After years of rumour last week finally saw the release of the Facebook phone. Except it wasn’t a phone at all, rather a phone running Facebook Home, an application which changes many aspects of how the phone operates. Rather than get involved in a lengthy, and costly manufacturing & development battle with the likes of Apple, Android and all of the device manufacturers, Facebook has decided to take a short-cut in its attempt to rule the mobile web.
The elements of Home that have generated the most comment are the Cover Feed and Chat Heads. The first swaps out a phone’s lock and home screens for live versions of the owner’s News Feed. Chat Heads allows people to use Facebook’s messaging services even when using another app. Both of these highlight how tightly integrated Facebook is in the new system, replacing or overlaying on top of previously core functions.
Whilst the new system was previewed on a mid-priced new HTC Android phone, it will be released through Google Play and available on a wider variety of handsets overtime. Facebook clearly have designs on the hundreds of millions of Android handsets worldwide. There will be no Apple equivalent, as Apple would never allow such tinkering with its core products.
Facebook’s Mark Zuckerberg has claimed that Home will help sell more Android phones. However the fact that it was launched on a phone retailing at $99 suggests that in fact Facebook is using Android’s mass-market dominance as a Trojan Horse; this isn’t something aimed at the early-adopters – it’s for those for whom Facebook essentially is the Internet.
This is a clear play by Facebook to try to replicate its dominance of the desktop web on mobile devices – many put its disappointing IPO down to the fact that it wasn’t adapting to mobile quickly enough. It’s certainly an ambitious and aggressive move, potentially building up its already massive data pools, and enabling it to create truly personalised ad opportunities with mobility at their core. Some have suggested that Apple will be forced to start to mimic the flexibility of the Android platform in order to allow people to download Facebook Home, but it could equally have the entirely opposite effect.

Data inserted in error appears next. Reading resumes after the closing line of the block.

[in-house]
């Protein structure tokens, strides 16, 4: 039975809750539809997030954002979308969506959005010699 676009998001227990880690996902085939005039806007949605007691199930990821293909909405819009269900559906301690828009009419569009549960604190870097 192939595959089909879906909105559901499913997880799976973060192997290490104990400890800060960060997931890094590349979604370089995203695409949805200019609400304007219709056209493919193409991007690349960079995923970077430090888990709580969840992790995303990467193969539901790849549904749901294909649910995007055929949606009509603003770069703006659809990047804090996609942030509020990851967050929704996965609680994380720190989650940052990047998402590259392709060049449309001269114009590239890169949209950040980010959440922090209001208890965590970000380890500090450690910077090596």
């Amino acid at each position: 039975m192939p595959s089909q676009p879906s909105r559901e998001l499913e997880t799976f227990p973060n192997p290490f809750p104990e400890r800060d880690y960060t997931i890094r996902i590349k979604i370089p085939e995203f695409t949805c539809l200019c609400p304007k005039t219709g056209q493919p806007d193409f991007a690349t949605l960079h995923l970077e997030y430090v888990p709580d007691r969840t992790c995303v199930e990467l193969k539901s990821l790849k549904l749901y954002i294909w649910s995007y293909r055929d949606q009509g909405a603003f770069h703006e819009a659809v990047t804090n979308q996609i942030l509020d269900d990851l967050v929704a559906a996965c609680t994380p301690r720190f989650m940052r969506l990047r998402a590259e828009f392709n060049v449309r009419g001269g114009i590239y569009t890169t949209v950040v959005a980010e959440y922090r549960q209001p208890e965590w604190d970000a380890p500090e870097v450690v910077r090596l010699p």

The recent move to align Android and Chrome under one team, following the departure of founder Andy Rubin, could have many reasons. But one could be that it is starting to become hard to see how Android materially benefits Google’s bottom line. Samsung & Amazon barely mention Android anymore, China’s fastest growing mobile company uses it, yet most of Google’s services are banned or limited in that country, and now one of Google’s biggest competitors has launched a product that could well cut Google’s products out of the picture.
Facebook’s mobile strategy is now clear to see: try to dominate the platforms, rather than replicate or compete with them. For advertisers who have invested heavily in Facebook up till now, this could well offer opportunities to start to take their messages to every-day phone-owners as they go about their day-to-day.
But equally Facebook’s ambitious attempt to take-over the main parts of the mobile experience could well back-fire, whether due to consumer concerns about the amount of data Facebook will now have access to, or because Google decides it is no longer interested in building its competitors’ businesses as well as its own.
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